One measure proposed is to stagger the isolated junction – something HCC considered in 2018 by digging up sections of it.
Some work has been carried out recently to address the blackspot, with stop-signs and road markings, but the campaigners feel this is not enough.
Duncan Dollimore, head of campaigns at Cycling UK, said: “It’s been clear for almost a decade that this junction poses a real safety risk to both visitors and residents of the New Forest, especially cyclists.
“The slow progress towards improving the layout unfortunately means that that lives continue to be put at risk every day.
“We appreciate that Hampshire County Council are working with local partners, including the verderers of the New Forest, to improve the crossroads, but until this work begins, we would strongly urge the council to take immediate steps to prevent another collision.
“This could be quickly and inexpensively achieved through temporary measures such as the installation of chicanes on approach to the stop-signs, as have been installed on similar crossroads elsewhere in the New Forest.”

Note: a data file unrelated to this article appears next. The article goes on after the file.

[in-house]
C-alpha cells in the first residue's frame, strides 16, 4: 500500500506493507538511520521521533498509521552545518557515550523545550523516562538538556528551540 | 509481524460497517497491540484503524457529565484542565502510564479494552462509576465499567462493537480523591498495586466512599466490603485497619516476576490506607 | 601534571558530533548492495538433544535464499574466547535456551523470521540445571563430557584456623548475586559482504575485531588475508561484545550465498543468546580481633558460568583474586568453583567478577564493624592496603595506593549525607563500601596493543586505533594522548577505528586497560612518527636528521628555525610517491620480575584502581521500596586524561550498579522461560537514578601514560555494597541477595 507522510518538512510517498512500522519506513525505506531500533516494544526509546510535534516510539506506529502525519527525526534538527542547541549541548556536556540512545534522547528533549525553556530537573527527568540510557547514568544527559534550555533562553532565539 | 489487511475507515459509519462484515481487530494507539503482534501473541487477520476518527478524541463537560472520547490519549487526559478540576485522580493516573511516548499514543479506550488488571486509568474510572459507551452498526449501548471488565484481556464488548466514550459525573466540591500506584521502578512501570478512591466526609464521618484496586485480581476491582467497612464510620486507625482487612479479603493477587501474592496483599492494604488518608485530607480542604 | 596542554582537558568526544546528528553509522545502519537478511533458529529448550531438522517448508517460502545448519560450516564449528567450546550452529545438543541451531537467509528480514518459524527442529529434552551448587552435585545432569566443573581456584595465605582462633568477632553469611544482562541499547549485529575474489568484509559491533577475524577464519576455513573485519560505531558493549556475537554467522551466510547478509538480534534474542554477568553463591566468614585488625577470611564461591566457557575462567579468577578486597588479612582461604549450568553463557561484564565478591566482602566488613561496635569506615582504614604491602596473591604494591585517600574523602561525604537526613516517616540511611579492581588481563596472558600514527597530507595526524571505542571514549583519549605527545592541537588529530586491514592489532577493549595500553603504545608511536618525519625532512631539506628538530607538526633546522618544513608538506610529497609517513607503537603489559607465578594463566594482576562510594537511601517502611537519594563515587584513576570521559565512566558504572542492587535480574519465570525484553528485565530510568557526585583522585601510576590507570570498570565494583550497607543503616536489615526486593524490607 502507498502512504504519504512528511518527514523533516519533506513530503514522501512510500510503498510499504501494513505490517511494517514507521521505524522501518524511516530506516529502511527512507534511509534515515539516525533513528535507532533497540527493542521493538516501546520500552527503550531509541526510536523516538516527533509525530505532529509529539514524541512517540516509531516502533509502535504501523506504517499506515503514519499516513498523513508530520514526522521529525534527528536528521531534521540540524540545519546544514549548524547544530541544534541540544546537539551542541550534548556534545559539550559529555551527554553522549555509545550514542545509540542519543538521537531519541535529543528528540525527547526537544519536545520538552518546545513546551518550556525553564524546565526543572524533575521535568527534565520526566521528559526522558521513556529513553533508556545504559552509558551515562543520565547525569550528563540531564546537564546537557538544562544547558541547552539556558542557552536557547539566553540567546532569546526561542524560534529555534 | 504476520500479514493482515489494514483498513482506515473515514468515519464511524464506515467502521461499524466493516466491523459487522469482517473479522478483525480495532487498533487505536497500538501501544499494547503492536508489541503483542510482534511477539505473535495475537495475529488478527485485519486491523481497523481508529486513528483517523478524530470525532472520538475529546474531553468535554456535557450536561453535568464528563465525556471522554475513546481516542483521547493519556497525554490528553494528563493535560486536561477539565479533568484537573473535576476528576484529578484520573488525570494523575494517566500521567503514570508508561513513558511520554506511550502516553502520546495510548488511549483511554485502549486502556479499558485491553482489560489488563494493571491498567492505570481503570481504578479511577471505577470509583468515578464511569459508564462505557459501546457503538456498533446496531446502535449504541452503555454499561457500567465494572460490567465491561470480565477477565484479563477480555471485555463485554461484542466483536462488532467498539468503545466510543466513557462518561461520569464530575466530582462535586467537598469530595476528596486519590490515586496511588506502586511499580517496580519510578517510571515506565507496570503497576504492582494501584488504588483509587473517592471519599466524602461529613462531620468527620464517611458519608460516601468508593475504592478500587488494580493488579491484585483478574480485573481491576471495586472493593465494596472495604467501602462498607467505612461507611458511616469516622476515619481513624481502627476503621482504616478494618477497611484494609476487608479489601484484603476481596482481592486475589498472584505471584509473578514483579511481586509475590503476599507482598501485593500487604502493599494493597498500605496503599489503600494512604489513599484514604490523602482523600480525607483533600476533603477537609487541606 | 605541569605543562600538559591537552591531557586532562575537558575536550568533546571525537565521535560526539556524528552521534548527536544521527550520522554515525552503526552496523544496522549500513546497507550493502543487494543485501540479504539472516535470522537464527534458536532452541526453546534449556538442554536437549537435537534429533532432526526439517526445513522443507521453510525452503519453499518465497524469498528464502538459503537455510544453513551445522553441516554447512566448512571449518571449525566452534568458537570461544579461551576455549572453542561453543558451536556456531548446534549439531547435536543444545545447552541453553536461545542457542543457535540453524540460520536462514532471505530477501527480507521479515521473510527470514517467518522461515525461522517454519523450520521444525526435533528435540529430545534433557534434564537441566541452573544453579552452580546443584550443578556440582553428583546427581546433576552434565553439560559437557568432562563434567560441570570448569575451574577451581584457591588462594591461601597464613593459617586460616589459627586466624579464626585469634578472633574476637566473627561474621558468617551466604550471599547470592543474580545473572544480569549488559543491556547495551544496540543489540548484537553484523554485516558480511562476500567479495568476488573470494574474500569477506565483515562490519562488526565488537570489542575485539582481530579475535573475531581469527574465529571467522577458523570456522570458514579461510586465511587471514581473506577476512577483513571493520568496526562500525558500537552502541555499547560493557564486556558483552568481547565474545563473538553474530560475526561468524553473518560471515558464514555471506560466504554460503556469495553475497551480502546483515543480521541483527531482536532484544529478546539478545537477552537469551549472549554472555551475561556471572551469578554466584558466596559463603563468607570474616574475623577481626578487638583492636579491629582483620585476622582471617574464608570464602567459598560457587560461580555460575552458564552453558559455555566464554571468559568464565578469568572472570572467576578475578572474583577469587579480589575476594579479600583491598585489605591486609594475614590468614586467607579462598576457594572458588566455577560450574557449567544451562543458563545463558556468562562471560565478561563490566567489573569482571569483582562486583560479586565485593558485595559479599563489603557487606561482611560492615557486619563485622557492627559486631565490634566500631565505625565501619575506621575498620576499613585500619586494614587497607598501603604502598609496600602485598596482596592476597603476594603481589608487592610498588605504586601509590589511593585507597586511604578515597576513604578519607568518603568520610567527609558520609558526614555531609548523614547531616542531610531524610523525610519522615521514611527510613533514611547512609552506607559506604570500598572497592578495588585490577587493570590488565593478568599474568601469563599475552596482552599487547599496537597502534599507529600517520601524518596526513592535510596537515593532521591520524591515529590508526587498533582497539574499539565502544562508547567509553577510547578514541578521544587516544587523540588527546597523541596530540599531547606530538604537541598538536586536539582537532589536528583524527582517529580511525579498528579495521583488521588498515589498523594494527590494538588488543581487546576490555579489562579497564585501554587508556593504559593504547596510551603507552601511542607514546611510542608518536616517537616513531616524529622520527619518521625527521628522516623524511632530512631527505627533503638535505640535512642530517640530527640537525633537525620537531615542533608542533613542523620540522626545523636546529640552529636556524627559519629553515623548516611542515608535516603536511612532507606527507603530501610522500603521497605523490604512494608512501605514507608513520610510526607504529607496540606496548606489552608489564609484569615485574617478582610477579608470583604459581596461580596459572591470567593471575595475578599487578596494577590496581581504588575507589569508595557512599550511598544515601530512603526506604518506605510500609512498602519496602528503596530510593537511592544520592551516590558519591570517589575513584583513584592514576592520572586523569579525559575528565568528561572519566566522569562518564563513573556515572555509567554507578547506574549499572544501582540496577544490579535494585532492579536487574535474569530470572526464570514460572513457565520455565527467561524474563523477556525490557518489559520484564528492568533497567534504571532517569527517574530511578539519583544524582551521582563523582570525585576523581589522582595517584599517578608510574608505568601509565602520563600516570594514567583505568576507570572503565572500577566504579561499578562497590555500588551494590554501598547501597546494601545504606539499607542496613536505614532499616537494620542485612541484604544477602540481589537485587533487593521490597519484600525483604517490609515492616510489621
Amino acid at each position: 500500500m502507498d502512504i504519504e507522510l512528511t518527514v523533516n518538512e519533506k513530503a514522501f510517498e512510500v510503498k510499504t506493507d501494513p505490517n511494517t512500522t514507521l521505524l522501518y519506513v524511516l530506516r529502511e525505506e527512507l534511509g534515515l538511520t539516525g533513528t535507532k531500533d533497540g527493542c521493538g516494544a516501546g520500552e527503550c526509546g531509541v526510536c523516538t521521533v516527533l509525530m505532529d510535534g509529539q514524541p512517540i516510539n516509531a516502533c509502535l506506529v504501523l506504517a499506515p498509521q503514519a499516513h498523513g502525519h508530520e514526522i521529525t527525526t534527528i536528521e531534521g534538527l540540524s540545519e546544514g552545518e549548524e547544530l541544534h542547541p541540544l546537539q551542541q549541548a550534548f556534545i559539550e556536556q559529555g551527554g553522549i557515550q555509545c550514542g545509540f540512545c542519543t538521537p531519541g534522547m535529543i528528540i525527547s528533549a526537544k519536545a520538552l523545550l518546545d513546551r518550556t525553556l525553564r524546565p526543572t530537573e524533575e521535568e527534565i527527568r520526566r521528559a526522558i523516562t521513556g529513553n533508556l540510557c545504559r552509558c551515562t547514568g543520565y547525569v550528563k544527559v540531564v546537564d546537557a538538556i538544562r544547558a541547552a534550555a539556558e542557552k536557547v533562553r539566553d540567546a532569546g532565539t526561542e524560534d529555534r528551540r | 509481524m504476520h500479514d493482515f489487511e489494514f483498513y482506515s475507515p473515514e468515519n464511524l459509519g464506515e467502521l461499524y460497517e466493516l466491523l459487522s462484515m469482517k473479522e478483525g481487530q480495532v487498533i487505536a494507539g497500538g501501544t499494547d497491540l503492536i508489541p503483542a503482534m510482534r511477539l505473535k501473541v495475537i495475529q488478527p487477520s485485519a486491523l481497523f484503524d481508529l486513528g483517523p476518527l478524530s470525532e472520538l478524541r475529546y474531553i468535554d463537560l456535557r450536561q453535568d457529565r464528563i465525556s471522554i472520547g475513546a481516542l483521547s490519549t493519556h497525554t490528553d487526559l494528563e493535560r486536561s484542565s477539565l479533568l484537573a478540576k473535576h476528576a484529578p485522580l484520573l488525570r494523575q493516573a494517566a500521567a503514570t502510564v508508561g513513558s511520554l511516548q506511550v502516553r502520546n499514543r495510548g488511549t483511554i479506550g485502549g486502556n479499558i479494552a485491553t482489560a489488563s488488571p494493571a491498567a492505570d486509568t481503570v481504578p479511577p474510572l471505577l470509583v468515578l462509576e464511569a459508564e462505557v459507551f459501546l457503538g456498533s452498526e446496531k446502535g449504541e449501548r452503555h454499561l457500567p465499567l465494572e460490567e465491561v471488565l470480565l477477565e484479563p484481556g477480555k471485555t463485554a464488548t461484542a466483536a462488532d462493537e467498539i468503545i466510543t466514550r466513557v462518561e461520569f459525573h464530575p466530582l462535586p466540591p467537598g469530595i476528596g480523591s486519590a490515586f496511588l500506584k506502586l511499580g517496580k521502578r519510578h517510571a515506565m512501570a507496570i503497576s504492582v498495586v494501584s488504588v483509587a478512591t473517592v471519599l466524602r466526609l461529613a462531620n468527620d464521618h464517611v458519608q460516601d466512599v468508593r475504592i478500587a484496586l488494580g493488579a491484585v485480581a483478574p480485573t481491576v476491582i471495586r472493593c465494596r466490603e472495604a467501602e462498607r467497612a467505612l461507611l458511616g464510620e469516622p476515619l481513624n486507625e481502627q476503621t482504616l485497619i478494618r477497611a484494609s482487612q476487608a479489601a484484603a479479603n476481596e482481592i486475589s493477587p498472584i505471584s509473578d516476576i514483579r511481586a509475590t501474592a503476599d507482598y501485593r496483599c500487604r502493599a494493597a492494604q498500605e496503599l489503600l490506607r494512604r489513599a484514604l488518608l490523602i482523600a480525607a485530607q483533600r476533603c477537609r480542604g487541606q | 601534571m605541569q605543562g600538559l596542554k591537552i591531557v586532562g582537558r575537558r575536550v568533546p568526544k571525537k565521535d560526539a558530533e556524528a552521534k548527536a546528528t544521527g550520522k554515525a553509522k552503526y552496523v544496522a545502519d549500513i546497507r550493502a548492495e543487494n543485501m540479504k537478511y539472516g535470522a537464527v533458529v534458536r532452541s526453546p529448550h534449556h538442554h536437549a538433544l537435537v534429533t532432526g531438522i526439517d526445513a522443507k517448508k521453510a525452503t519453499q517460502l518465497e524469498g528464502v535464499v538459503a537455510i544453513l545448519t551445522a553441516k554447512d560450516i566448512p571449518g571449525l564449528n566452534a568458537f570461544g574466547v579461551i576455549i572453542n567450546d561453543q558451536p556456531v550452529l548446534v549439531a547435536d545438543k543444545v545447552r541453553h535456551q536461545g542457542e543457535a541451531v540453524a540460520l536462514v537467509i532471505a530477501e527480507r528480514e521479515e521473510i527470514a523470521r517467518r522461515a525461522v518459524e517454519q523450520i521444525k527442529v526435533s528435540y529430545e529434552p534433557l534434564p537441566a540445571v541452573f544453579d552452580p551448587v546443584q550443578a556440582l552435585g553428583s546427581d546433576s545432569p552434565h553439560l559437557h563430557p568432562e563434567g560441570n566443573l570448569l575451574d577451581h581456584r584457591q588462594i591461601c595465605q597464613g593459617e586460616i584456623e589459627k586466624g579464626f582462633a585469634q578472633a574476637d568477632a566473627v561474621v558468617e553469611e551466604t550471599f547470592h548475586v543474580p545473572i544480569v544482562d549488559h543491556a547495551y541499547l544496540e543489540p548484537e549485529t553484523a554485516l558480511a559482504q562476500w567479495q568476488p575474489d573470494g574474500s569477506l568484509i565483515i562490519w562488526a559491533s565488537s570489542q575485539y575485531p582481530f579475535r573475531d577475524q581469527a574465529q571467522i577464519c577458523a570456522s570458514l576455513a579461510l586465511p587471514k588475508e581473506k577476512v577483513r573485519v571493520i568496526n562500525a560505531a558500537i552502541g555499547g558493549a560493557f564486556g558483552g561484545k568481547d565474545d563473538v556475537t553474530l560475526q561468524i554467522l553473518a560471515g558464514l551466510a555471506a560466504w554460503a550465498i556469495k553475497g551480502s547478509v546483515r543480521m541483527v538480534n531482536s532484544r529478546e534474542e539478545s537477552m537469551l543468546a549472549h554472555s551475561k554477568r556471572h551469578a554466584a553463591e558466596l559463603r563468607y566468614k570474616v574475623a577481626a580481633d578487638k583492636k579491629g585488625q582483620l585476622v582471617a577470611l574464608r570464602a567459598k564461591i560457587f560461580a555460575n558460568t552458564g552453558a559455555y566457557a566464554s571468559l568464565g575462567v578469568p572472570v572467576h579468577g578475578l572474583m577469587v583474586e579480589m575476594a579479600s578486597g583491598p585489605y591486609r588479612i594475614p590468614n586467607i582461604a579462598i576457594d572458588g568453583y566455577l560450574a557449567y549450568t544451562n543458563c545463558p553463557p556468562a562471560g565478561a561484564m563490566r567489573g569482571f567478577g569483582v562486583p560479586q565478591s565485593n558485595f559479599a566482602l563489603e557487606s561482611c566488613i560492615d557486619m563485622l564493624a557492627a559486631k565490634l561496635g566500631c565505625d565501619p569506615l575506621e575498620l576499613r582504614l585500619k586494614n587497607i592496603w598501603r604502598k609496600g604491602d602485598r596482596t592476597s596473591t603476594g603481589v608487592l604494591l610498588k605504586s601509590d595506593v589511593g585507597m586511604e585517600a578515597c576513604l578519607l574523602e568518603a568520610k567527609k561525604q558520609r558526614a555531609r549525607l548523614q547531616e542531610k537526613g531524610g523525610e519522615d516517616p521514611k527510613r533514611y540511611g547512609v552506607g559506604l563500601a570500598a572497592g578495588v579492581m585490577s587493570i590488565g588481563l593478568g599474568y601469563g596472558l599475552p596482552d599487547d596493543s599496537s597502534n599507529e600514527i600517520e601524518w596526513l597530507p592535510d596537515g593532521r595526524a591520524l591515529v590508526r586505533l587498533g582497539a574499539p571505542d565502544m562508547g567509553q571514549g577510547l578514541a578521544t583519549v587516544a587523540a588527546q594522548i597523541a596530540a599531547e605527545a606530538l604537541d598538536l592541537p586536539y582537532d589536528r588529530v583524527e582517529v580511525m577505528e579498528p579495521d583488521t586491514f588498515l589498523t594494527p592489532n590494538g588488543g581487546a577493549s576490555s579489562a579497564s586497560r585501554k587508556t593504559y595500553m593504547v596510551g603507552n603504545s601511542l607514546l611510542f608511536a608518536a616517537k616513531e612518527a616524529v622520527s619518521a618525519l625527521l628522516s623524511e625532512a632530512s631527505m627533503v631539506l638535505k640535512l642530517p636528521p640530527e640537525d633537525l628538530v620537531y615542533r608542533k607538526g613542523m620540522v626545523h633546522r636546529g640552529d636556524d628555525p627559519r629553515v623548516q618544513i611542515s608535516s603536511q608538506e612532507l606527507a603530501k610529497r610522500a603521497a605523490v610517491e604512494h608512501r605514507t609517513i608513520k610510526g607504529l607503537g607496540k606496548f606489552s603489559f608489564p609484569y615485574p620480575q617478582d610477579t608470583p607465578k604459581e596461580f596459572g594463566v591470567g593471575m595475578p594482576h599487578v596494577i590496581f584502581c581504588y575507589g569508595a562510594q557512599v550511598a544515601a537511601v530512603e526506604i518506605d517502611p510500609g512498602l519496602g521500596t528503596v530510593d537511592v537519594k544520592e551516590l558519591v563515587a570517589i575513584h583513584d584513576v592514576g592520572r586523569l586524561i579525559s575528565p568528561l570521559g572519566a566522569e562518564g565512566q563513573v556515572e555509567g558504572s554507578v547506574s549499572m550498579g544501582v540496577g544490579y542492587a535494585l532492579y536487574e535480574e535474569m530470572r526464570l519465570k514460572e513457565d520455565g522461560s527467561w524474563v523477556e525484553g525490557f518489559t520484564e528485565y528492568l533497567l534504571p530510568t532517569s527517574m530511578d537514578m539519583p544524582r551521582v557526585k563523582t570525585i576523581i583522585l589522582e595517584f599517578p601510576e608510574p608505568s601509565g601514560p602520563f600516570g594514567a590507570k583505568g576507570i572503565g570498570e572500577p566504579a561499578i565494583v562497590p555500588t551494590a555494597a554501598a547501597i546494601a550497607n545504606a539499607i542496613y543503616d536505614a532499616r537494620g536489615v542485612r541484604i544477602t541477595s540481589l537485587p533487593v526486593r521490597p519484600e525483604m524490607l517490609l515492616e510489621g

Marchwood Parish Council chairman Cllr Richard Young is an avid cyclist and regularly rides through the junction. He attributed these factors to him having a “personal connection” to the issue despite it being outside of his council’s jurisdiction.
“I have sadly even had the displeasure of experiencing a number of very near-misses at Ipley crossroads in recent years, whether cycling alone or in a group with clubmates,” Cllr Young said.
“I am extremely concerned at the evidenced collision data regarding those who have been killed or seriously injured at this location. In my personal opinion the entirely avoidable deaths of cyclists Mark Brummell and Kieran Dix must simply never be repeated when an obvious engineering solution exists in the form of staggering the crossroads.”
He explained his own experiences and those related by other cyclists, as well as Mr Bensley’s accident, led him to believe the stop-signs and lines are “demonstrably wholly inadequate”.